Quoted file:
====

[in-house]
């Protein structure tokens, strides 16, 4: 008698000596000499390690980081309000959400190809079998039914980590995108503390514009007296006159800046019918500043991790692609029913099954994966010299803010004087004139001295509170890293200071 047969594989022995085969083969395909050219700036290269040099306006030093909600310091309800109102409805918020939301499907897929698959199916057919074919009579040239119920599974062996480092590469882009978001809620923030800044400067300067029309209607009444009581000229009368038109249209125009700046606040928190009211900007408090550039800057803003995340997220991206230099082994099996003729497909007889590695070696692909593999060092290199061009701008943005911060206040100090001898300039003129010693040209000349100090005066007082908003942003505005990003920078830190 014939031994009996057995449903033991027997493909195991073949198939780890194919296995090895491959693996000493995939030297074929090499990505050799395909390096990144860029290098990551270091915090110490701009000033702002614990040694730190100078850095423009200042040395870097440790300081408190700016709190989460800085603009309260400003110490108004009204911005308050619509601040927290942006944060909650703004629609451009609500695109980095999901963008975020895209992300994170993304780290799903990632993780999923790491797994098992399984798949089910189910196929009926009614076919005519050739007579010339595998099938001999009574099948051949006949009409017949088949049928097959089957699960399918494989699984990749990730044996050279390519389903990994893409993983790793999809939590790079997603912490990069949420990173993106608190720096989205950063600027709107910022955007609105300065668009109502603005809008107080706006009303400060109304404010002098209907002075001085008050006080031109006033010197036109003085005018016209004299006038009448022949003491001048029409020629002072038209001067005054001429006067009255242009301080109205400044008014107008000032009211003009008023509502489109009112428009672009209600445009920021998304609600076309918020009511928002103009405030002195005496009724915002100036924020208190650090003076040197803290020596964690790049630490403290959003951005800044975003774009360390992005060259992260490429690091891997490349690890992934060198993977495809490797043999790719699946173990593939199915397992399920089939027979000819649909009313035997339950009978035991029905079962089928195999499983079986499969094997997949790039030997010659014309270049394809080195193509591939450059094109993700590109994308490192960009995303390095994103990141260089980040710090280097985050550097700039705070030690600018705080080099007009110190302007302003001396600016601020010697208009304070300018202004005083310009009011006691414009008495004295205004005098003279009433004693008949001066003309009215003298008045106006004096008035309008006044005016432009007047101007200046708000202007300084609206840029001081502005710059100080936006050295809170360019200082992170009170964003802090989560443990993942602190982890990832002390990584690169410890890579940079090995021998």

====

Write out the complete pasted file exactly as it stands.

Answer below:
[in-house]
């Protein structure tokens, strides 16, 4: 008698000596000499390690980081309000959400190809079998039914980590995108503390514009007296006159800046019918500043991790692609029913099954994966010299803010004087004139001295509170890293200071 047969594989022995085969083969395909050219700036290269040099306006030093909600310091309800109102409805918020939301499907897929698959199916057919074919009579040239119920599974062996480092590469882009978001809620923030800044400067300067029309209607009444009581000229009368038109249209125009700046606040928190009211900007408090550039800057803003995340997220991206230099082994099996003729497909007889590695070696692909593999060092290199061009701008943005911060206040100090001898300039003129010693040209000349100090005066007082908003942003505005990003920078830190 014939031994009996057995449903033991027997493909195991073949198939780890194919296995090895491959693996000493995939030297074929090499990505050799395909390096990144860029290098990551270091915090110490701009000033702002614990040694730190100078850095423009200042040395870097440790300081408190700016709190989460800085603009309260400003110490108004009204911005308050619509601040927290942006944060909650703004629609451009609500695109980095999901963008975020895209992300994170993304780290799903990632993780999923790491797994098992399984798949089910189910196929009926009614076919005519050739007579010339595998099938001999009574099948051949006949009409017949088949049928097959089957699960399918494989699984990749990730044996050279390519389903990994893409993983790793999809939590790079997603912490990069949420990173993106608190720096989205950063600027709107910022955007609105300065668009109502603005809008107080706006009303400060109304404010002098209907002075001085008050006080031109006033010197036109003085005018016209004299006038009448022949003491001048029409020629002072038209001067005054001429006067009255242009301080109205400044008014107008000032009211003009008023509502489109009112428009672009209600445009920021998304609600076309918020009511928002103009405030002195005496009724915002100036924020208190650090003076040197803290020596964690790049630490403290959003951005800044975003774009360390992005060259992260490429690091891997490349690890992934060198993977495809490797043999790719699946173990593939199915397992399920089939027979000819649909009313035997339950009978035991029905079962089928195999499983079986499969094997997949790039030997010659014309270049394809080195193509591939450059094109993700590109994308490192960009995303390095994103990141260089980040710090280097985050550097700039705070030690600018705080080099007009110190302007302003001396600016601020010697208009304070300018202004005083310009009011006691414009008495004295205004005098003279009433004693008949001066003309009215003298008045106006004096008035309008006044005016432009007047101007200046708000202007300084609206840029001081502005710059100080936006050295809170360019200082992170009170964003802090989560443990993942602190982890990832002390990584690169410890890579940079090995021998």